After weeks of scrutiny of the government’s handling of payments from oil and mining firms, Prime Minister Hun Sen told an international mining conference yesterday that funds received from private companies go directly into the national budget.
The premier also said that extracting oil from the Tonle Sap lake would be unavoidable if resources are one day discovered in the environmentally sensitive area.
“I met with the IMF, World Bank and ADB, and I told them that any revenue resources will be placed into the national budget framework,” Mr Hun Sen said, referring to so-called “social fund” payments.
“We don’t separate it,” he said, but provided no details as to where the social funds are deposited and how much has been received by the government to date.
In April, Australian media reports said miner BHP Billiton was under investigation by US authorities for possible bribery in Cambodia. Mr Hun Sen said last month that BHP had given $2.5 million toward a “social fund,” which included an irrigation project in Pursat province. Mr Hun Sen also announced last month that French oil giant Total had paid $8 million into a social fund and $20 million to the government as a signature bonus.
UK-based environmental watchdog Global Witness, which has been monitoring Cambodia’s natural resources sector, said that the BHP money has never shown up on the government’s books. Government officials have also not identified where the Total money is located.
Mr Hun Sen reserved his strongest words for Global Witness.
“In the last few days, there is a group of thieves in London who have asked where the social fund is,” Mr Hun Sen said. “The social fund is here and is included inside the national budget. I would like to clarify that, otherwise it is a headache.”
“We don’t have any money yet, they [Global Witness] think we are thieves,” the premier added.
Mr Hun Sen said that problems between the government and Global Witness stemmed from a “sex scandal” involving a female employee at Global Witness.
“Who is Global Witness? I would like to announce publicly that Global Witness and the government had a problem stemming from the sex scandal of a Global Witness staff member before Cambodia hired Global Witness. Now they are attacking us,” the prime minister said, without elaborating on the sexual allegations or the name of the woman allegedly involved.
The government hired Global Witness as its independent forestry monitor in 1999, but the organization was expelled from Cambodia in 2005 over its outspoken criticism of illegal logging.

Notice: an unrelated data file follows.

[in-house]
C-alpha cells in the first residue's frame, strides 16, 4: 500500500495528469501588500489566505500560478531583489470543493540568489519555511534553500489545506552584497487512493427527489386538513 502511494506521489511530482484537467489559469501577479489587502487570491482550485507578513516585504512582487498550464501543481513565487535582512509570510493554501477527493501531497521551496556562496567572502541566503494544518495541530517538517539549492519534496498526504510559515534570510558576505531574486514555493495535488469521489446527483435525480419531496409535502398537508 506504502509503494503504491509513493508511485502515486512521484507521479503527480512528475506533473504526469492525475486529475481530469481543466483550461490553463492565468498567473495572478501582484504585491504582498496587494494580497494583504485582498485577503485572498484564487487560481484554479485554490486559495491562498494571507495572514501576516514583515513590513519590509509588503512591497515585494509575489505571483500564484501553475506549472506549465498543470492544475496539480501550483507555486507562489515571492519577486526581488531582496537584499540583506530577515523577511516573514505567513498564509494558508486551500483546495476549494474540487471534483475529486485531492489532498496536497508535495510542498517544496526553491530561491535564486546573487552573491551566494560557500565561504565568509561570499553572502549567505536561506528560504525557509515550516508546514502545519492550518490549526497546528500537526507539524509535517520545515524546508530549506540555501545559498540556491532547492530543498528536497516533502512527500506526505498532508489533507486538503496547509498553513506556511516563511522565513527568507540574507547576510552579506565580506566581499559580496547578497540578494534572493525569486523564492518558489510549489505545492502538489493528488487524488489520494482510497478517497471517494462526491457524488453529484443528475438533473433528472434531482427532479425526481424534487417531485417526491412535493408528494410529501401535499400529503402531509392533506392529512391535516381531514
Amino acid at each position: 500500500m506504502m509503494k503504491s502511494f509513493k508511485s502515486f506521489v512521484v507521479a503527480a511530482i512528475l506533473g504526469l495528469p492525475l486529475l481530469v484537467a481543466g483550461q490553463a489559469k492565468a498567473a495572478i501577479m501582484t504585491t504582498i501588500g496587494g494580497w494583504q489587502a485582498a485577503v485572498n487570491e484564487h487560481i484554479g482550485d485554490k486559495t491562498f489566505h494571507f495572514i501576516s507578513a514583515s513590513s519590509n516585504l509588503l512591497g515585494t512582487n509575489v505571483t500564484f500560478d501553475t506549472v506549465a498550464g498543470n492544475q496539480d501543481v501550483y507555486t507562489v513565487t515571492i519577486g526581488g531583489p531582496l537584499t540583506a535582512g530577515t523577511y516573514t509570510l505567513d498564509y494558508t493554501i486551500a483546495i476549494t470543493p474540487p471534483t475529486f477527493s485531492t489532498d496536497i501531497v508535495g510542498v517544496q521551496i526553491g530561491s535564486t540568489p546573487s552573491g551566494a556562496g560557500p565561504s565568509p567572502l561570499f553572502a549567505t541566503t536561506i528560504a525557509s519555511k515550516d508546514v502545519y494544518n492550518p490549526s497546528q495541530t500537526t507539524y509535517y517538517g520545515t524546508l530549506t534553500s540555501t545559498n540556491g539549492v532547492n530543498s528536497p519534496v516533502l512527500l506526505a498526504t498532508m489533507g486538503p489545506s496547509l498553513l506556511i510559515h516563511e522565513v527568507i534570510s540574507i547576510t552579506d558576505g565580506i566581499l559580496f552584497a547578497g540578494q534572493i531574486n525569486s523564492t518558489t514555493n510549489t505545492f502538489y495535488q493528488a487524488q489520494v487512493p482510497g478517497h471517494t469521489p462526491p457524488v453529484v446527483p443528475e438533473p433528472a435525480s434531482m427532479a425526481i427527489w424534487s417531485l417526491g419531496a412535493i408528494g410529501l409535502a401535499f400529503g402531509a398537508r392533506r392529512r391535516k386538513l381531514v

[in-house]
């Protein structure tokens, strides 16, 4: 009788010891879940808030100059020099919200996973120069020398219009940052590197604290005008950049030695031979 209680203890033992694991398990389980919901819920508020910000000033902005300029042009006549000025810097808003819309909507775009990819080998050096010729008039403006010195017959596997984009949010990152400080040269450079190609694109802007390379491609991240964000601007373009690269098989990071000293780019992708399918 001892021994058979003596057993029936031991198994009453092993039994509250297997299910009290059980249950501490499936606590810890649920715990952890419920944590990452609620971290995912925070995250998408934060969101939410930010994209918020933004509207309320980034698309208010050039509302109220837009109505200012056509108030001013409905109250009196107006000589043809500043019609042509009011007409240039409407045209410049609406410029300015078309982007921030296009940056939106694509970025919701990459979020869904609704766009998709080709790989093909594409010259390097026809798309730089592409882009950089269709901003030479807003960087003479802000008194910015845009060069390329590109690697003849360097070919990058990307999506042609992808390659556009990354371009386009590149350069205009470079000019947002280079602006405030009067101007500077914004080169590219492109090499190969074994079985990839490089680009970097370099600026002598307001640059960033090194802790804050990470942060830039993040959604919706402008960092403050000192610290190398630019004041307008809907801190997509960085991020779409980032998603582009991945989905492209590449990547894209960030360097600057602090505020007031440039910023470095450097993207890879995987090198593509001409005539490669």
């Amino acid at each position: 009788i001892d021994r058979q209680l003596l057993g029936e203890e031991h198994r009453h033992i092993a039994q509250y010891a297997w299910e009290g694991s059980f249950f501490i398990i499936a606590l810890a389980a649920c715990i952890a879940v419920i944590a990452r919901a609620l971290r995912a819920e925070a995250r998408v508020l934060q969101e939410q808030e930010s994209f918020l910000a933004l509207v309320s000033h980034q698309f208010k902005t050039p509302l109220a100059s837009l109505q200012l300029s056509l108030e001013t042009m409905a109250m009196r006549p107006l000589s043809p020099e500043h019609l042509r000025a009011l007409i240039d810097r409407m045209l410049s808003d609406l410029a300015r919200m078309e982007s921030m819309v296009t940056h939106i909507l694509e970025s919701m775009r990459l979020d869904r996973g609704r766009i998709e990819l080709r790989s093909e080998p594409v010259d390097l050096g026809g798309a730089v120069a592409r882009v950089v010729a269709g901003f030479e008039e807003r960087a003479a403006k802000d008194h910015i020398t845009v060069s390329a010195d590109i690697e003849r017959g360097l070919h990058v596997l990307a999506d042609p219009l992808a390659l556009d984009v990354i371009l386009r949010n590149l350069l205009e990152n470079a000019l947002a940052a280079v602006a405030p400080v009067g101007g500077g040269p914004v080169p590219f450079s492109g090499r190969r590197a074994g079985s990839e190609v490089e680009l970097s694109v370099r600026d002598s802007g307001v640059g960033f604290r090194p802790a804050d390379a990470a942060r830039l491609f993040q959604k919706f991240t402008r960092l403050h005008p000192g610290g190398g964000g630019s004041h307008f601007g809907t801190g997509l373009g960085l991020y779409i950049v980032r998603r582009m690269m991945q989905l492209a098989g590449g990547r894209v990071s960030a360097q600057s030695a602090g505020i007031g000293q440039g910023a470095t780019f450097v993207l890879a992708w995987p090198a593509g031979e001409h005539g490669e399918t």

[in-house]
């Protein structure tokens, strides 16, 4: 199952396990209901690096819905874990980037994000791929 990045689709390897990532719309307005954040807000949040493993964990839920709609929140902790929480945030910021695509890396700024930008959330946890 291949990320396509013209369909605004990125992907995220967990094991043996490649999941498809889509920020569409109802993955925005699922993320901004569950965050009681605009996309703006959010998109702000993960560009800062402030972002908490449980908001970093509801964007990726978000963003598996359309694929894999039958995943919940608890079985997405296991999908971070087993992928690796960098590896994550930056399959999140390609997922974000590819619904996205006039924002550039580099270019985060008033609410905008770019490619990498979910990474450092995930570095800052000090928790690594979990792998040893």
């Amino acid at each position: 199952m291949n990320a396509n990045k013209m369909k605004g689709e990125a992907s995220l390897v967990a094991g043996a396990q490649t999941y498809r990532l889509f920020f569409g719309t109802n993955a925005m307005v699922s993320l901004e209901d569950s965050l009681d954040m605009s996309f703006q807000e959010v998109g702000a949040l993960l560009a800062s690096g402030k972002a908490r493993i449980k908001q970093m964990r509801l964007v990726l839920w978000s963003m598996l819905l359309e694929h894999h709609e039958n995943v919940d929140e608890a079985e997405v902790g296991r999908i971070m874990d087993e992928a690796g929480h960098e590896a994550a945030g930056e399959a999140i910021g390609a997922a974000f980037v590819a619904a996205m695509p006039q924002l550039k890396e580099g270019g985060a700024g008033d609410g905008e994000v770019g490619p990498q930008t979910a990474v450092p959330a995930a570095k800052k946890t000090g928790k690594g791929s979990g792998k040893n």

“Don’t talk too much. Cambodia’s government is not a child,” Mr Hun Sen said. “Now they [Global Witness] are shouting corruption while we don’t have any money.”
In a statement yesterday Global Witness said the premier had missed the point.
“It’s unfortunate that Prime Minister Hun Sen used the opening speech at such an important national conference promoting Cambodia’s mining sector as a stage to personally attack us, rather than focus on how his government is going to implement the critical reforms needed for transparency and accountability in the industry which Cambodian people, its civil society, its international donors and the companies themselves are calling for,” the organization said in an e-mailed statement.
Global Witness also appeared mystified by the premier’s reference to a sex scandal.
“In terms of the specific sex scandal statement he made—we have heard on the grapevine previously that he has made similar allegations but we have no idea of the specific details of what Prime Minister Hun Sen is referring to,” Global Witness said.
The SRP has called for answers on the government’s oil and mining social funds and in particular for explanation of official dealings with BHP and Total.
Sam Bartlett, regional director for Europe and Asia at the Norway-based Extractive Industries Transparency Initiative, said yesterday that the full publication of company payments and government revenues from oil, gas and mining would go a long way toward preventing such criticism of the government.
“A little bit of transparency also leads to lots more questions,” he said, referring to the government’s open announcement of Total’s $28 million payment. “It would also be useful to have details about all the payments.”
Mr Bartlett also said the government’s releasing of information in dribs and drabs provided an unfair playing field for companies competing against each other. “It’s not fair that one has to declare the amount and another doesn’t,” he said.
The government has announced its desire to adopt the principles of the EITI—which require complete transparency from revenues generated from the extractive industries—but has not yet expressed a desire to become a member of the organization.
“I think there is some sort of reluctance to move to that sort of level,” Mr Bartlett said, adding that the EITI would be more than happy to welcome the Cambodian government if it decided to become a member.
Mr Hun Sen also told members of the audience yesterday that if oil exploration in the Tonle Sap lake proved successful, drilling would be hard to resist.
“If we find out there is oil treasure in the Tonle Sap lake, we can’t abandon it,” he said.
Earlier this month the government’s petroleum authority signed an agreement with Japan’s natural resources exploration agency to conduct a geologic survey inside an onshore oil block to the north of the Tonle Sap lake.
Government officials responsible for disaster management and for the lake’s environmental protection said earlier this month they were unaware of any disaster preparedness planning related to oil exploration and extraction in the lake.
Mr Hun Sen said yesterday that the government would avoid any risk to the environment by taking the proper precautions. “This is the exploration study stage and we must have a real environmental assessment study. Otherwise it will be a disaster,” he said.
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